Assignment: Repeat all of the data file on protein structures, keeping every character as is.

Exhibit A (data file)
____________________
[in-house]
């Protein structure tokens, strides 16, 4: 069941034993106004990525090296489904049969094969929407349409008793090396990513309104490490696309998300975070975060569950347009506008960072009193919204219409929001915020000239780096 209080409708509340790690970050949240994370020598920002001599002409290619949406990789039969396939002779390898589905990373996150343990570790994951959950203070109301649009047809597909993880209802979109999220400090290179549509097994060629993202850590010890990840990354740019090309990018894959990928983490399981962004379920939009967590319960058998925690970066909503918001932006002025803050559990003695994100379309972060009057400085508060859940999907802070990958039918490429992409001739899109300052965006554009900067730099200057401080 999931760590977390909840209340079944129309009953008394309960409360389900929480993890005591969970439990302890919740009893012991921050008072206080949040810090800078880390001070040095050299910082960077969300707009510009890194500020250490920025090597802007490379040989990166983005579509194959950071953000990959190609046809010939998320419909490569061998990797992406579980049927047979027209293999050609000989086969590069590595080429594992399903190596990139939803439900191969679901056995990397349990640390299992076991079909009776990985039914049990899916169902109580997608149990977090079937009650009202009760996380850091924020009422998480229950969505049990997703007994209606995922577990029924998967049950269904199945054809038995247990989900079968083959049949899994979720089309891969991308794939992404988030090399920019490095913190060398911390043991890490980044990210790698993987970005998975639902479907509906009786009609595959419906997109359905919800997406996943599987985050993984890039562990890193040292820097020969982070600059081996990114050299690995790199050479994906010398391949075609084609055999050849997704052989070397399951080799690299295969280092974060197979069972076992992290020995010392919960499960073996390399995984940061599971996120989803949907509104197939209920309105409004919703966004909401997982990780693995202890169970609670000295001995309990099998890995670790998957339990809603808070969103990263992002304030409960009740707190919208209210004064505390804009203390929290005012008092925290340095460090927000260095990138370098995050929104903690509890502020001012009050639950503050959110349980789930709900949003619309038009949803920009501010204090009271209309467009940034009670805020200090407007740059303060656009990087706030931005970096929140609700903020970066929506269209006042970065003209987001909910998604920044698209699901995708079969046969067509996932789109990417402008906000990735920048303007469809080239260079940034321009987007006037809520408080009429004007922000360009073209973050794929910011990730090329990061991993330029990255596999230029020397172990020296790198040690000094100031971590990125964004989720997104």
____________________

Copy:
[in-house]
């Protein structure tokens, strides 16, 4: 069941034993106004990525090296489904049969094969929407349409008793090396990513309104490490696309998300975070975060569950347009506008960072009193919204219409929001915020000239780096 209080409708509340790690970050949240994370020598920002001599002409290619949406990789039969396939002779390898589905990373996150343990570790994951959950203070109301649009047809597909993880209802979109999220400090290179549509097994060629993202850590010890990840990354740019090309990018894959990928983490399981962004379920939009967590319960058998925690970066909503918001932006002025803050559990003695994100379309972060009057400085508060859940999907802070990958039918490429992409001739899109300052965006554009900067730099200057401080 999931760590977390909840209340079944129309009953008394309960409360389900929480993890005591969970439990302890919740009893012991921050008072206080949040810090800078880390001070040095050299910082960077969300707009510009890194500020250490920025090597802007490379040989990166983005579509194959950071953000990959190609046809010939998320419909490569061998990797992406579980049927047979027209293999050609000989086969590069590595080429594992399903190596990139939803439900191969679901056995990397349990640390299992076991079909009776990985039914049990899916169902109580997608149990977090079937009650009202009760996380850091924020009422998480229950969505049990997703007994209606995922577990029924998967049950269904199945054809038995247990989900079968083959049949899994979720089309891969991308794939992404988030090399920019490095913190060398911390043991890490980044990210790698993987970005998975639902479907509906009786009609595959419906997109359905919800997406996943599987985050993984890039562990890193040292820097020969982070600059081996990114050299690995790199050479994906010398391949075609084609055999050849997704052989070397399951080799690299295969280092974060197979069972076992992290020995010392919960499960073996390399995984940061599971996120989803949907509104197939209920309105409004919703966004909401997982990780693995202890169970609670000295001995309990099998890995670790998957339990809603808070969103990263992002304030409960009740707190919208209210004064505390804009203390929290005012008092925290340095460090927000260095990138370098995050929104903690509890502020001012009050639950503050959110349980789930709900949003619309038009949803920009501010204090009271209309467009940034009670805020200090407007740059303060656009990087706030931005970096929140609700903020970066929506269209006042970065003209987001909910998604920044698209699901995708079969046969067509996932789109990417402008906000990735920048303007469809080239260079940034321009987007006037809520408080009429004007922000360009073209973050794929910011990730090329990061991993330029990255596999230029020397172990020296790198040690000094100031971590990125964004989720997104």